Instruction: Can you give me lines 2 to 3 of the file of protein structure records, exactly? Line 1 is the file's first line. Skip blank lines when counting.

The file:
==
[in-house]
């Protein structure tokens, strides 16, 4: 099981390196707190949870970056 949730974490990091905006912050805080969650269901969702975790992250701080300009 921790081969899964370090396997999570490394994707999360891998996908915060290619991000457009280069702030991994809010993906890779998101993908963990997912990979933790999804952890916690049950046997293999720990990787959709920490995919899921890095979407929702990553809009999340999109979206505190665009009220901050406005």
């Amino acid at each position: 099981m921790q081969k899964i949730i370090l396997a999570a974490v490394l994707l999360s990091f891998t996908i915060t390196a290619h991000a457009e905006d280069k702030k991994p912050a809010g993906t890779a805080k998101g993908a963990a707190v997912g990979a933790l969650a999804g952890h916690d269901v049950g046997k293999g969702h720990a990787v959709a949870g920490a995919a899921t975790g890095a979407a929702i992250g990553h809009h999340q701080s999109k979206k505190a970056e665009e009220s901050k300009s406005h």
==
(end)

């Protein structure tokens, strides 16, 4: 099981390196707190949870970056 949730974490990091905006912050805080969650269901969702975790992250701080300009 921790081969899964370090396997999570490394994707999360891998996908915060290619991000457009280069702030991994809010993906890779998101993908963990997912990979933790999804952890916690049950046997293999720990990787959709920490995919899921890095979407929702990553809009999340999109979206505190665009009220901050406005």
């Amino acid at each position: 099981m921790q081969k899964i949730i370090l396997a999570a974490v490394l994707l999360s990091f891998t996908i915060t390196a290619h991000a457009e905006d280069k702030k991994p912050a809010g993906t890779a805080k998101g993908a963990a707190v997912g990979a933790l969650a999804g952890h916690d269901v049950g046997k293999g969702h720990a990787v959709a949870g920490a995919a899921t975790g890095a979407a929702i992250g990553h809009h999340q701080s999109k979206k505190a970056e665009e009220s901050k300009s406005h």